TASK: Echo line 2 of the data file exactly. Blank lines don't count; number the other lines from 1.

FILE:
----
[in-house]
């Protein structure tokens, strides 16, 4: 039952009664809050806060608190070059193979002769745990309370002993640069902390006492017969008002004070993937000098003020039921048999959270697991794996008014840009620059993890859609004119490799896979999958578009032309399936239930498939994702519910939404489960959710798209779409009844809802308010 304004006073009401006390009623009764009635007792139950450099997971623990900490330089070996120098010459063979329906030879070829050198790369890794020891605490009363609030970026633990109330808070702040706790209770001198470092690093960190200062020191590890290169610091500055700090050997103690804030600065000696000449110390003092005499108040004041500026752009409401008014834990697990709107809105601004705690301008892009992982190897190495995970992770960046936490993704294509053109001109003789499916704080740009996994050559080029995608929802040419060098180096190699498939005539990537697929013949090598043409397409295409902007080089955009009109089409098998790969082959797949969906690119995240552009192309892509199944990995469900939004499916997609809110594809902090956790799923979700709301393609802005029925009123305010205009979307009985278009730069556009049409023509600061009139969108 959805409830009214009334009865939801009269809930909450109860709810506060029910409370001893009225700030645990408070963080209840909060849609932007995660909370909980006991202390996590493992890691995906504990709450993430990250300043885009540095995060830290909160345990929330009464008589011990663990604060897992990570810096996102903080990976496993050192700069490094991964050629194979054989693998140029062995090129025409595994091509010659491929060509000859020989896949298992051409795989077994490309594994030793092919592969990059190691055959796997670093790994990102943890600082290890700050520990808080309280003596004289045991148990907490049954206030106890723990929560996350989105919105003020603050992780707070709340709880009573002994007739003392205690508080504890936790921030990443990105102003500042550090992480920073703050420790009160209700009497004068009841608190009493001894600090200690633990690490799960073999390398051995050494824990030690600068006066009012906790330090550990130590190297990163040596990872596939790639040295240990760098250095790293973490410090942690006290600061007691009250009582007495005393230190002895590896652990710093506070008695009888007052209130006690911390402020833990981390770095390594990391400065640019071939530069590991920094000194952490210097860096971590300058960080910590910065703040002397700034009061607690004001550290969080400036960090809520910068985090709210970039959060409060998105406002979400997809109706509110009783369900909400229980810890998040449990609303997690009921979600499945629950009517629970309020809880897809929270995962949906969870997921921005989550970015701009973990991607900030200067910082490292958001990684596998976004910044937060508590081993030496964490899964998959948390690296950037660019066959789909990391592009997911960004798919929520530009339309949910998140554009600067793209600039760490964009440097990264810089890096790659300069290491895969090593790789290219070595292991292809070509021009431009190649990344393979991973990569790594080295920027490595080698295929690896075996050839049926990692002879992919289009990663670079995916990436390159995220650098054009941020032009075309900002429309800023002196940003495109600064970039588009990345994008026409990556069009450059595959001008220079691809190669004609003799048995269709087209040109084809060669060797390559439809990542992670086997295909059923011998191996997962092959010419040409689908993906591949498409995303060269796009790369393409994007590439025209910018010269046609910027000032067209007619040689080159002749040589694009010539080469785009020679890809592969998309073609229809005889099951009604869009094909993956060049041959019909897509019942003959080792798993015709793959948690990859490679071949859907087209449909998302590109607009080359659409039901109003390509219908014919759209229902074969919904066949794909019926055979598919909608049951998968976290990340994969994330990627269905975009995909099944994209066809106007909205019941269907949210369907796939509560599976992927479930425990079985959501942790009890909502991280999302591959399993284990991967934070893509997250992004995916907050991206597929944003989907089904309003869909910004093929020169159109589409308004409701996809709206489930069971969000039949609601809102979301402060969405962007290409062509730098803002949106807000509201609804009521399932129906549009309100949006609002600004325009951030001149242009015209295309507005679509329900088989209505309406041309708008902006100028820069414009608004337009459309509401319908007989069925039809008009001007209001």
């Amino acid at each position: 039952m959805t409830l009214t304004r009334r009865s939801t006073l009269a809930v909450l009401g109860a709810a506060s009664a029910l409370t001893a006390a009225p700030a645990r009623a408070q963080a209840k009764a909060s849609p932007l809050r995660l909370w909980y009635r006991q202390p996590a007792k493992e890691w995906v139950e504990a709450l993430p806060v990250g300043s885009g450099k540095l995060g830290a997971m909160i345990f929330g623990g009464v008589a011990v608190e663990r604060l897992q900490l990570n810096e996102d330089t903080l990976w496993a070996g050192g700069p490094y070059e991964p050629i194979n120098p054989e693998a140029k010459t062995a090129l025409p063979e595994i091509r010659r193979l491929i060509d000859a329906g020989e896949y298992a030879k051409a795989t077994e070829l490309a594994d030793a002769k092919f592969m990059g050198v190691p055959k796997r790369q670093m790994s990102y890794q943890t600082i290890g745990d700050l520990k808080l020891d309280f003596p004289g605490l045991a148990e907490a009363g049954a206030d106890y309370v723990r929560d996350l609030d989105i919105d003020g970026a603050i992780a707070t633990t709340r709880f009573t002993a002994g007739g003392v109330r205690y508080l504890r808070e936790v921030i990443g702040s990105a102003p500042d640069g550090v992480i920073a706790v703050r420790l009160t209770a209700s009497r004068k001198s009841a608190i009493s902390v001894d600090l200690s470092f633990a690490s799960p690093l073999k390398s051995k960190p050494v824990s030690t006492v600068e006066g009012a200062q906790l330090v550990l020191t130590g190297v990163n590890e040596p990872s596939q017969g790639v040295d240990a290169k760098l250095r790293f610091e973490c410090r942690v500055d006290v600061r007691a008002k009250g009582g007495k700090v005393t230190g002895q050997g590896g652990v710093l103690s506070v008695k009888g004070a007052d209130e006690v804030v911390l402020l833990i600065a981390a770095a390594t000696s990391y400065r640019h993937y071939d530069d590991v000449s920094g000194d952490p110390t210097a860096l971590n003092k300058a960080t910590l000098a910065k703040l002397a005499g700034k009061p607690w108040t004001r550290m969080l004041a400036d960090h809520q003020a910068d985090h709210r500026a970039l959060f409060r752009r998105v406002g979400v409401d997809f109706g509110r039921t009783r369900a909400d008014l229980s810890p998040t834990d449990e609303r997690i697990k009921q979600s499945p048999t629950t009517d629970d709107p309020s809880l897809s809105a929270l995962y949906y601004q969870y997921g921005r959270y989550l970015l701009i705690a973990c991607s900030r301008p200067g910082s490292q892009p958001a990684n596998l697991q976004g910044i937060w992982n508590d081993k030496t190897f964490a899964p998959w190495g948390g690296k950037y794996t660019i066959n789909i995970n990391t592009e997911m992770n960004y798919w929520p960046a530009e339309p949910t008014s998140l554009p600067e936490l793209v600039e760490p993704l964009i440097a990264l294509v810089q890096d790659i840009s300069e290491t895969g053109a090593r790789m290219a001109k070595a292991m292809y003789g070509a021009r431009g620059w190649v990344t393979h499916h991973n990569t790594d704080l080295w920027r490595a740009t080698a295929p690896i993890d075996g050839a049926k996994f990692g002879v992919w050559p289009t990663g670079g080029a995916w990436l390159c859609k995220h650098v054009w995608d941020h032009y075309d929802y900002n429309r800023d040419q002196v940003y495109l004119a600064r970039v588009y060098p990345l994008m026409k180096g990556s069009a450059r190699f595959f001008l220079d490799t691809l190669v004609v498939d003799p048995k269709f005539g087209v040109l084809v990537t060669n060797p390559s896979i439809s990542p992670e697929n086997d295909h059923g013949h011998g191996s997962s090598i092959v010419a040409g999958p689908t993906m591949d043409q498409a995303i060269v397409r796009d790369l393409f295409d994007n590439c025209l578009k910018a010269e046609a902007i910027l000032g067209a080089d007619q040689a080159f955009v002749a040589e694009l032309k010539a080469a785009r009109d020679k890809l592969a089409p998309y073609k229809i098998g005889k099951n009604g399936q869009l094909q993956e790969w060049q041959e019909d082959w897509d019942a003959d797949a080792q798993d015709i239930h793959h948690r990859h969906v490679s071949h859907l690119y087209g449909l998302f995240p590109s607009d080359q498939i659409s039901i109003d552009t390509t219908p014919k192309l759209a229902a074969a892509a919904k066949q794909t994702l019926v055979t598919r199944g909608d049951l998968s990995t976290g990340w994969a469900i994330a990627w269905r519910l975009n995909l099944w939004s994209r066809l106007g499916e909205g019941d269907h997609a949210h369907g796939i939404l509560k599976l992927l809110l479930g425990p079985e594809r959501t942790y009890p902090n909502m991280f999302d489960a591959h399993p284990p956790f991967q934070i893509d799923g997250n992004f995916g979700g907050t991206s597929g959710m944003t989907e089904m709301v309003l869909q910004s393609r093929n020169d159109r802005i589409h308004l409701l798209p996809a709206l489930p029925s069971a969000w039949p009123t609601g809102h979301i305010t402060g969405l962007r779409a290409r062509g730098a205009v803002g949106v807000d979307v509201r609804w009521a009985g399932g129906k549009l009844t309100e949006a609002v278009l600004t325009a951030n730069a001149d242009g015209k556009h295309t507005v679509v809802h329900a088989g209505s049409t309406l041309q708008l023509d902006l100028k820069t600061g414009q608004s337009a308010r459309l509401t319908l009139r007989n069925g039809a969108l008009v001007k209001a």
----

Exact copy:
């Protein structure tokens, strides 16, 4: 039952009664809050806060608190070059193979002769745990309370002993640069902390006492017969008002004070993937000098003020039921048999959270697991794996008014840009620059993890859609004119490799896979999958578009032309399936239930498939994702519910939404489960959710798209779409009844809802308010 304004006073009401006390009623009764009635007792139950450099997971623990900490330089070996120098010459063979329906030879070829050198790369890794020891605490009363609030970026633990109330808070702040706790209770001198470092690093960190200062020191590890290169610091500055700090050997103690804030600065000696000449110390003092005499108040004041500026752009409401008014834990697990709107809105601004705690301008892009992982190897190495995970992770960046936490993704294509053109001109003789499916704080740009996994050559080029995608929802040419060098180096190699498939005539990537697929013949090598043409397409295409902007080089955009009109089409098998790969082959797949969906690119995240552009192309892509199944990995469900939004499916997609809110594809902090956790799923979700709301393609802005029925009123305010205009979307009985278009730069556009049409023509600061009139969108 959805409830009214009334009865939801009269809930909450109860709810506060029910409370001893009225700030645990408070963080209840909060849609932007995660909370909980006991202390996590493992890691995906504990709450993430990250300043885009540095995060830290909160345990929330009464008589011990663990604060897992990570810096996102903080990976496993050192700069490094991964050629194979054989693998140029062995090129025409595994091509010659491929060509000859020989896949298992051409795989077994490309594994030793092919592969990059190691055959796997670093790994990102943890600082290890700050520990808080309280003596004289045991148990907490049954206030106890723990929560996350989105919105003020603050992780707070709340709880009573002994007739003392205690508080504890936790921030990443990105102003500042550090992480920073703050420790009160209700009497004068009841608190009493001894600090200690633990690490799960073999390398051995050494824990030690600068006066009012906790330090550990130590190297990163040596990872596939790639040295240990760098250095790293973490410090942690006290600061007691009250009582007495005393230190002895590896652990710093506070008695009888007052209130006690911390402020833990981390770095390594990391400065640019071939530069590991920094000194952490210097860096971590300058960080910590910065703040002397700034009061607690004001550290969080400036960090809520910068985090709210970039959060409060998105406002979400997809109706509110009783369900909400229980810890998040449990609303997690009921979600499945629950009517629970309020809880897809929270995962949906969870997921921005989550970015701009973990991607900030200067910082490292958001990684596998976004910044937060508590081993030496964490899964998959948390690296950037660019066959789909990391592009997911960004798919929520530009339309949910998140554009600067793209600039760490964009440097990264810089890096790659300069290491895969090593790789290219070595292991292809070509021009431009190649990344393979991973990569790594080295920027490595080698295929690896075996050839049926990692002879992919289009990663670079995916990436390159995220650098054009941020032009075309900002429309800023002196940003495109600064970039588009990345994008026409990556069009450059595959001008220079691809190669004609003799048995269709087209040109084809060669060797390559439809990542992670086997295909059923011998191996997962092959010419040409689908993906591949498409995303060269796009790369393409994007590439025209910018010269046609910027000032067209007619040689080159002749040589694009010539080469785009020679890809592969998309073609229809005889099951009604869009094909993956060049041959019909897509019942003959080792798993015709793959948690990859490679071949859907087209449909998302590109607009080359659409039901109003390509219908014919759209229902074969919904066949794909019926055979598919909608049951998968976290990340994969994330990627269905975009995909099944994209066809106007909205019941269907949210369907796939509560599976992927479930425990079985959501942790009890909502991280999302591959399993284990991967934070893509997250992004995916907050991206597929944003989907089904309003869909910004093929020169159109589409308004409701996809709206489930069971969000039949609601809102979301402060969405962007290409062509730098803002949106807000509201609804009521399932129906549009309100949006609002600004325009951030001149242009015209295309507005679509329900088989209505309406041309708008902006100028820069414009608004337009459309509401319908007989069925039809008009001007209001």